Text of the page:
However, deciphering which talents can make the transition from collegiate football to the NFL, requires much more than luck.
And thanks to the stellar 13-3 performance from a season ago—the 49ers are saddled with the 30th overall pick in each round—so it's a good possibility they'll be sifting through the bargain bin for receivers in the later rounds.
Considering the wideout position was arguably the weak link of the roster in 2011, and the 49ers currently have just two receivers from the 2011 active roster under contract—San Fran would be wise to stock its draft board full of pass-catchers this April.
With that said, here's four potential sleepers at wide receiver the 49ers should target in the later rounds of the NFL draft.
In four seasons with the Sooners, Broyles racked up more total receiving yards (4,586) than many NFL wideouts accumulate throughout their entire career.
Broyles also broke the the all-time FBS career reception record early in 2011, but a torn ACL in his left knee ended his collegiate career late in the season.
After a mind-blowing 2010 campaign (131 Rec, 1,622 Yds, 14 TD), Broyles was once widely regarded as a potential first-round selection. But deciding to return for his senior season and then suffering the untimely knee injury has caused his draft stock to drop considerably.
A testament to his 347 career receptions—Broyles owns an excellent pair of hands—and he attacks the middle of the field with a fearless demeanor as well.
Broyles also has the ability to be an immediate factor in the return game while he's molded into an NFL slot receiver.
He only participated in the bench press at the NFL Combine and likely won't do much at Oklahoma's pro day while recovering from the ACL tear, but if Broyles is hanging around in the mid-to-late fourth round—he'd potentially be quite a steal for San Fran.
McNutt is one prospect that I believe is vastly underrated entering the draft.
At 6'2", 216 pounds, the Iowa product was arguably the Big Ten's top receiver in 2011. After piling up 1,312 yards and 12 touchdowns on 82 receptions in a conference loaded with some of the nation's top defenses, I find it troubling that a player of his caliber would go so unnoticed.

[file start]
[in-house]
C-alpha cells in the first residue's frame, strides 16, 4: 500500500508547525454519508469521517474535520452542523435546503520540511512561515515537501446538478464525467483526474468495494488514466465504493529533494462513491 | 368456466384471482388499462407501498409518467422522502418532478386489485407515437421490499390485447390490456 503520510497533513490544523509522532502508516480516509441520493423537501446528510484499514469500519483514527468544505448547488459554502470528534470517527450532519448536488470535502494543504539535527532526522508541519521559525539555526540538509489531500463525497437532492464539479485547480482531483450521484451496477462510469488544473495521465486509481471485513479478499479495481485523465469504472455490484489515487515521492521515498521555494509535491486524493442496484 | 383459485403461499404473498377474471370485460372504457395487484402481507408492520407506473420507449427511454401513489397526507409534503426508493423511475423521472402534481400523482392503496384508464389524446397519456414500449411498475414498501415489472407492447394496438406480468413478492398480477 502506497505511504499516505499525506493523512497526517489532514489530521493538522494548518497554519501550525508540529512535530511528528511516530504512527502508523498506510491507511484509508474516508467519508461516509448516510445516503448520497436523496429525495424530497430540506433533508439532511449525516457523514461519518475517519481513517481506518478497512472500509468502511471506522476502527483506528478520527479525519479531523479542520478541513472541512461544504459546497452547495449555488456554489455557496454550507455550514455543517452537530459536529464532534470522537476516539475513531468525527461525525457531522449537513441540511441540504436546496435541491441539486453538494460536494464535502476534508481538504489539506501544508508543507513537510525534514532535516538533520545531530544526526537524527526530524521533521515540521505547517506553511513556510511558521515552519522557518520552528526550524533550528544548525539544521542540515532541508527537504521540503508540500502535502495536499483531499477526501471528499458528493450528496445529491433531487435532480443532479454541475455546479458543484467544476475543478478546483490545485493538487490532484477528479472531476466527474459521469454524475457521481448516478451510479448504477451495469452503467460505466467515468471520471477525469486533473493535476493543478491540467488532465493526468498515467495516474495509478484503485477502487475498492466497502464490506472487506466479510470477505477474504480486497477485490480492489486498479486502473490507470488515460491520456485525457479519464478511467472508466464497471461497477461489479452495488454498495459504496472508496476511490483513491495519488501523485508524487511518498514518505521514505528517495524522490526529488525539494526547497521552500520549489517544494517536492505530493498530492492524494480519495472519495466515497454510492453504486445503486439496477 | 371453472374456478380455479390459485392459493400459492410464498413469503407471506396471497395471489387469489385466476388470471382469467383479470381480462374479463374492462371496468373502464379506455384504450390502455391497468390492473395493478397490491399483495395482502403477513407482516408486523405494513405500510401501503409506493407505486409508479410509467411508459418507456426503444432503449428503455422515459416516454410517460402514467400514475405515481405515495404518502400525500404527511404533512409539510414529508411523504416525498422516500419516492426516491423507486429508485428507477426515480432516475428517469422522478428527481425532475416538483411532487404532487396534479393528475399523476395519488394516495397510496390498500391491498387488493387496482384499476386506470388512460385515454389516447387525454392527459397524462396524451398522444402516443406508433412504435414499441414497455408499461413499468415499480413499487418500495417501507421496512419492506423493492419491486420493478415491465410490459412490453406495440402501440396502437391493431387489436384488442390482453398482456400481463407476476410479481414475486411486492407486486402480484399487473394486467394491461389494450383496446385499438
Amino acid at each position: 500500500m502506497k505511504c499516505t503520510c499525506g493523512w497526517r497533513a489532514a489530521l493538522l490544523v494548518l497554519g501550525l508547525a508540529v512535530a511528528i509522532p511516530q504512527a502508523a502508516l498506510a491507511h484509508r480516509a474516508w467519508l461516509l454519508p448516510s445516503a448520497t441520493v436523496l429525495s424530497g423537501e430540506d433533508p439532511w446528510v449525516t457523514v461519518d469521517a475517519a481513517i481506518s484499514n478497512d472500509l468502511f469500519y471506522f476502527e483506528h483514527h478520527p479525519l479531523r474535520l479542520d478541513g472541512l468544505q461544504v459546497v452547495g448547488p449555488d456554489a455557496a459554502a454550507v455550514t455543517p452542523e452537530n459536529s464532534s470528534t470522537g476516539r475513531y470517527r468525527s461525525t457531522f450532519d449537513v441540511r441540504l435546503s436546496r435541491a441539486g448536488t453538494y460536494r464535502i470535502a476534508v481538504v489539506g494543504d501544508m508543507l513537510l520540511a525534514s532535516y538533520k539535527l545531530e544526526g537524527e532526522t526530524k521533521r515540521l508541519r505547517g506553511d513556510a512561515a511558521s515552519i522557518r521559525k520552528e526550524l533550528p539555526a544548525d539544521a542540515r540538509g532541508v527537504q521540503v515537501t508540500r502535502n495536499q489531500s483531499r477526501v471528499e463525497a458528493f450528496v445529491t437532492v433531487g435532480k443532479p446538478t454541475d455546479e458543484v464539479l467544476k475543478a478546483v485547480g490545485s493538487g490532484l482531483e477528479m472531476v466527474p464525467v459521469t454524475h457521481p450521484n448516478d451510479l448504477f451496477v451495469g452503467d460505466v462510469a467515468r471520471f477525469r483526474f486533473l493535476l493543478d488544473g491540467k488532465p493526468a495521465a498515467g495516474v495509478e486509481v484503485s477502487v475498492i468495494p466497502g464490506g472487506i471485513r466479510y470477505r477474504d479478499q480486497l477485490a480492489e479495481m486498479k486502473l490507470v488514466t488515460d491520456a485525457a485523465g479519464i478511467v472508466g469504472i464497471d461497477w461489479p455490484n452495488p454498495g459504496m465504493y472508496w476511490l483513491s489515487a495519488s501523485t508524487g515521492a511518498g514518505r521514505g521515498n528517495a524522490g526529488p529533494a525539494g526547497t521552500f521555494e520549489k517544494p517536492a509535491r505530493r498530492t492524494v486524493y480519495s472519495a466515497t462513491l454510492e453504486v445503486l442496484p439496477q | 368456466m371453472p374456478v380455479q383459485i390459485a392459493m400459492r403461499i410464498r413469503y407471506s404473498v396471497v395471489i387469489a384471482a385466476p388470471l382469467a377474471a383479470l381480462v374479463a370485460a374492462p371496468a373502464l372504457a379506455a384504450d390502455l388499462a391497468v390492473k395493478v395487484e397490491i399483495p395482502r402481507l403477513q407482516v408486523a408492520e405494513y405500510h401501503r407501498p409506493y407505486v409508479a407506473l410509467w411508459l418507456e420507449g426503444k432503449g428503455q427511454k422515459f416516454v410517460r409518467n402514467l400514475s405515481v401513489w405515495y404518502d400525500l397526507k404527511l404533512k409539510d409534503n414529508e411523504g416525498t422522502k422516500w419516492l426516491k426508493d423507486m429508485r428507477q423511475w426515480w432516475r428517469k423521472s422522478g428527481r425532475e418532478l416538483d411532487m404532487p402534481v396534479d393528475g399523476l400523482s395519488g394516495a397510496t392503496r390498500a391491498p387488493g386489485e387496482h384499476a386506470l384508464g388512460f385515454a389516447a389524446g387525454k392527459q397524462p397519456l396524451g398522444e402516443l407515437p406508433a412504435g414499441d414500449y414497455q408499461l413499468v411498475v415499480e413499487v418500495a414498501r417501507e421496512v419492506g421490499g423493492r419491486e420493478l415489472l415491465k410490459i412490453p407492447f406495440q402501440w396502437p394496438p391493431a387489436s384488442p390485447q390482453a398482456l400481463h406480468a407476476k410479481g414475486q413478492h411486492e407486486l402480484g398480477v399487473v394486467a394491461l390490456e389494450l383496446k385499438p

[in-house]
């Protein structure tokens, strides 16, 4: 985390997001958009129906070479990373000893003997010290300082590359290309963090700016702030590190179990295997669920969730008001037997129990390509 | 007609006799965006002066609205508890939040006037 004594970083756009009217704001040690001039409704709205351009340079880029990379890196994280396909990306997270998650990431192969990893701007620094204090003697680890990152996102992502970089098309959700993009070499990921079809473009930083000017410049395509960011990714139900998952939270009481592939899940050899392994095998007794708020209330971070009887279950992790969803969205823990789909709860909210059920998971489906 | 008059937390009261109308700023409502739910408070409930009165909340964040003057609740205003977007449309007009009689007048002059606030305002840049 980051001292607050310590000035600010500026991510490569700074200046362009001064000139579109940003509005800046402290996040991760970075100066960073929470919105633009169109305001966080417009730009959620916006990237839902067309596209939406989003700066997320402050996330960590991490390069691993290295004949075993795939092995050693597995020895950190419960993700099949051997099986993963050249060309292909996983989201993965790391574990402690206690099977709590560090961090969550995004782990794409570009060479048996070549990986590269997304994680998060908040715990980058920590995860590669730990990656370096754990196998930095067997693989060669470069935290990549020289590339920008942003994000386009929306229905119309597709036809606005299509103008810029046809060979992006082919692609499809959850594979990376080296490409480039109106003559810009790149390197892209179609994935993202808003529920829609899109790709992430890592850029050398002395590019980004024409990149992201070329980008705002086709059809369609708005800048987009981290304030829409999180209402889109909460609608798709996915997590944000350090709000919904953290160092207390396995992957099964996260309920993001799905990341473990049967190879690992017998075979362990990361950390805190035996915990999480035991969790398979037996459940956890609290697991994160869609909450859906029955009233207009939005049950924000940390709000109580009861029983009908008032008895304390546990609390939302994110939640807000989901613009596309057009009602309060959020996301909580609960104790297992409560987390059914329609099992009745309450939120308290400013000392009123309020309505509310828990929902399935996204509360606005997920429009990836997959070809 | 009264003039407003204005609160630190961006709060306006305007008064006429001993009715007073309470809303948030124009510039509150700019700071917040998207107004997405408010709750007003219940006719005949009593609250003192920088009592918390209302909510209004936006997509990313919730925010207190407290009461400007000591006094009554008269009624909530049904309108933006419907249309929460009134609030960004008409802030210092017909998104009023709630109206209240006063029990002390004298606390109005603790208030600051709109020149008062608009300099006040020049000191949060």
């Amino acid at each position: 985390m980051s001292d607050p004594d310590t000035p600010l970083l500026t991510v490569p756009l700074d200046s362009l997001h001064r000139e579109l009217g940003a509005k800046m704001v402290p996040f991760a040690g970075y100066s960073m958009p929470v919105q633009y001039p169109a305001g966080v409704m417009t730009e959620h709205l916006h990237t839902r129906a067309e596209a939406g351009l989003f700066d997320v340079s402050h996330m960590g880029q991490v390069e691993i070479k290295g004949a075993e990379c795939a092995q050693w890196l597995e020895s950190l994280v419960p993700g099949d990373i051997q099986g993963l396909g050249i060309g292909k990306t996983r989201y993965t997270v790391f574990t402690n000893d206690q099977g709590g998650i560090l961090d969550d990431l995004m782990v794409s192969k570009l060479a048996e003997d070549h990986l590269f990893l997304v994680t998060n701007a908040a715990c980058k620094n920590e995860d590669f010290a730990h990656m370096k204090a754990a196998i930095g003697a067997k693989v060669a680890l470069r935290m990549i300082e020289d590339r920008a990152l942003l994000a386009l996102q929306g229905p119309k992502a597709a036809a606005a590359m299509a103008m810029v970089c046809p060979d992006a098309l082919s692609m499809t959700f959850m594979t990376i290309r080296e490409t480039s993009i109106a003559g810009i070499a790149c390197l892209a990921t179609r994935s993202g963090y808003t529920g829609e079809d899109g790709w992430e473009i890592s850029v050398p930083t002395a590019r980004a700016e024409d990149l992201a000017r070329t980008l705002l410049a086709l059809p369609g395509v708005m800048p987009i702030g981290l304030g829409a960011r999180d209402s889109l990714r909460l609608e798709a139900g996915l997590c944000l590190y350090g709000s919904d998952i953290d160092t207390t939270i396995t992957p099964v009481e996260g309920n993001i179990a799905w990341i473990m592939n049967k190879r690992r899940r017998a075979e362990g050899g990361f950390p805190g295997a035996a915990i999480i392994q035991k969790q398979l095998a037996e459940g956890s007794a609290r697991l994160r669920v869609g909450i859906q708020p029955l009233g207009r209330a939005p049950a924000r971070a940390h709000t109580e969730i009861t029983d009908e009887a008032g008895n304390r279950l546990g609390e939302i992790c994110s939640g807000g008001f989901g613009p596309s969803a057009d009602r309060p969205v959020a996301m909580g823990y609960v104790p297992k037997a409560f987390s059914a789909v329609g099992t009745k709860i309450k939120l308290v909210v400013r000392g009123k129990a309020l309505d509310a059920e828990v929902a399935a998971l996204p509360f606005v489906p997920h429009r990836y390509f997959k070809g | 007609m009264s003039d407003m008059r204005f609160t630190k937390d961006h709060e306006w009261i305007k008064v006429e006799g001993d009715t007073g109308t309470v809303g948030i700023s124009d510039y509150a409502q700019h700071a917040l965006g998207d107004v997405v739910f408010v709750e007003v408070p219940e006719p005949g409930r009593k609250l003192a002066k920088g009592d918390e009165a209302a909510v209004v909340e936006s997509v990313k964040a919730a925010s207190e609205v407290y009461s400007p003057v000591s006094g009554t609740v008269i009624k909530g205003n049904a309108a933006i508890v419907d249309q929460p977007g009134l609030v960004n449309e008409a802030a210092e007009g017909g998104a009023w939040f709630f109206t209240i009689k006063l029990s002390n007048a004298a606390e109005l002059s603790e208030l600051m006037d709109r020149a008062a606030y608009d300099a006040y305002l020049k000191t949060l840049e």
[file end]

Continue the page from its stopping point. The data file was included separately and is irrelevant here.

McNutt's crisp route-running skills and excellent hands are screaming that he's NFL-worthy, if you ask me.
The knock on him is that he's not all that elusive and lacks the breakaway speed that scouts drool over. Considering the big guy ran a very respectable 4.53 40-yard dash at the combine, I'm not too concerned.
Something to take note of as well, McNutt was a top-50 quarterback recruit coming out of high school and Iowa decided to convert him to receiver. He now holds the school record for receiving yards (2,861) and ranks second in receptions (170).
The 49ers would be crazy not to draft this stud if he's still available in the third round.
Criner is another option for San Francisco that would provide them with much-needed size at receiver.
Lack of speed is a concern for him though, and Criner's 40-yard dash at the combine (4.68) did little to ease the minds of scouts in that regard.
However, he does possess excellent hands in addition to his big frame and does a great job of finding holes in the defense on his routes as well.
Criner piled up 2,189 yards and 22 touchdowns his junior and senior seasons, and was one of the more consistent receivers amongst the collegiate ranks the last two years.
He may require a little time to refine his skills in the NFL, but he's certainly got the track record to suggest he can make a notable splash in the league when the time is right.
If other options are off the board, and the 49ers are still thinking receiver in the third or fourth rounds, I wouldn't be the least bit disappointed by adding Criner to the 2012 draft class.
Hemingway wasn't one of the highlighted receivers at the NFL Combine, but his impressive numbers at the event are definitely worth taking notice.
Not only did he surprise scouts with a 4.53 40 time, Hemingway led all wideouts in both the shuttle drill (3.98) and the cone drill (6.59) as well.
Not too shabby for a receiver who's 6'1" and 225 pounds.
Hemingway was equally as impressive on Saturdays at the Big House, but the Michigan product often lacked consistency at crucial times and has a spotted injury history as well.
I wouldn't jump for him any earlier than the fourth round, but the Wolverines have a rich history of pumping NFL-ready receivers into the draft, and I wouldn't be the least bit surprised to see Hemingway follow suit.
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